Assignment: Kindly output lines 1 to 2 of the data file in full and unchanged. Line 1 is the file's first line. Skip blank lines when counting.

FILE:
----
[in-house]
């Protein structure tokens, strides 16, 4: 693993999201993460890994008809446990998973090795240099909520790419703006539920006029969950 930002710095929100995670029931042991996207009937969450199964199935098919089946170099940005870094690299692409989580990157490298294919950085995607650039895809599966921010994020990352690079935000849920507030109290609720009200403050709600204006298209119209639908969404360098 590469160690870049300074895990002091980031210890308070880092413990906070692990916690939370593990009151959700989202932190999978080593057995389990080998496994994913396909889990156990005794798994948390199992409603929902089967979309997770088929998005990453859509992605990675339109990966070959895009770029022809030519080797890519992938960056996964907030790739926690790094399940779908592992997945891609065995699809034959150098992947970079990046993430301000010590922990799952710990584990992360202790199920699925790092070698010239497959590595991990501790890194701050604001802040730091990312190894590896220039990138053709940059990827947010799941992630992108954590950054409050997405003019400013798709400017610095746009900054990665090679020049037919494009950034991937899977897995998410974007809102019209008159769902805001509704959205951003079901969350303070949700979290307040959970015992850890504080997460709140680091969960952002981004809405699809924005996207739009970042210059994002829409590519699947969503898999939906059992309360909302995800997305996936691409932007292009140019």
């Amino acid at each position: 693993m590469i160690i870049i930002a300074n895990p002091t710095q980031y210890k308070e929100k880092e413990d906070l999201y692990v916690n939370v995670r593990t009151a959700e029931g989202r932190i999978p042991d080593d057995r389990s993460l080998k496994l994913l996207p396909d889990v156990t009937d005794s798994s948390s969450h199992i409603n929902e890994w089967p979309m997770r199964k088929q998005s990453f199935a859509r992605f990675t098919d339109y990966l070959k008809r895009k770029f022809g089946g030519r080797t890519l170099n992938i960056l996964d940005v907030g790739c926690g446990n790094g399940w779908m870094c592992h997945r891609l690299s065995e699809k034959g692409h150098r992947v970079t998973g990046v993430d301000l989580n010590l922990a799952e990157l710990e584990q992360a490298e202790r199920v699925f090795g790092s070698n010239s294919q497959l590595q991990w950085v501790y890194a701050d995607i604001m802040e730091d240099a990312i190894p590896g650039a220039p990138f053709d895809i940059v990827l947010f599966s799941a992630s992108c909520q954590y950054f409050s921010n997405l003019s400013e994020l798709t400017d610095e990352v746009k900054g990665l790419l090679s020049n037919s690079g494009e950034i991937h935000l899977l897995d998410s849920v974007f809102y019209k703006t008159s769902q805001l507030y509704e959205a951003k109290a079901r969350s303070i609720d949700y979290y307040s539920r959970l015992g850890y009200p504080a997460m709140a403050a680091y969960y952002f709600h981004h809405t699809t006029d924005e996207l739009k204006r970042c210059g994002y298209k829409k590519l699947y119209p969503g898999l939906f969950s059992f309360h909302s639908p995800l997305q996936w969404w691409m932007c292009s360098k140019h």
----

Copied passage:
[in-house]
């Protein structure tokens, strides 16, 4: 693993999201993460890994008809446990998973090795240099909520790419703006539920006029969950 930002710095929100995670029931042991996207009937969450199964199935098919089946170099940005870094690299692409989580990157490298294919950085995607650039895809599966921010994020990352690079935000849920507030109290609720009200403050709600204006298209119209639908969404360098 590469160690870049300074895990002091980031210890308070880092413990906070692990916690939370593990009151959700989202932190999978080593057995389990080998496994994913396909889990156990005794798994948390199992409603929902089967979309997770088929998005990453859509992605990675339109990966070959895009770029022809030519080797890519992938960056996964907030790739926690790094399940779908592992997945891609065995699809034959150098992947970079990046993430301000010590922990799952710990584990992360202790199920699925790092070698010239497959590595991990501790890194701050604001802040730091990312190894590896220039990138053709940059990827947010799941992630992108954590950054409050997405003019400013798709400017610095746009900054990665090679020049037919494009950034991937899977897995998410974007809102019209008159769902805001509704959205951003079901969350303070949700979290307040959970015992850890504080997460709140680091969960952002981004809405699809924005996207739009970042210059994002829409590519699947969503898999939906059992309360909302995800997305996936691409932007292009140019």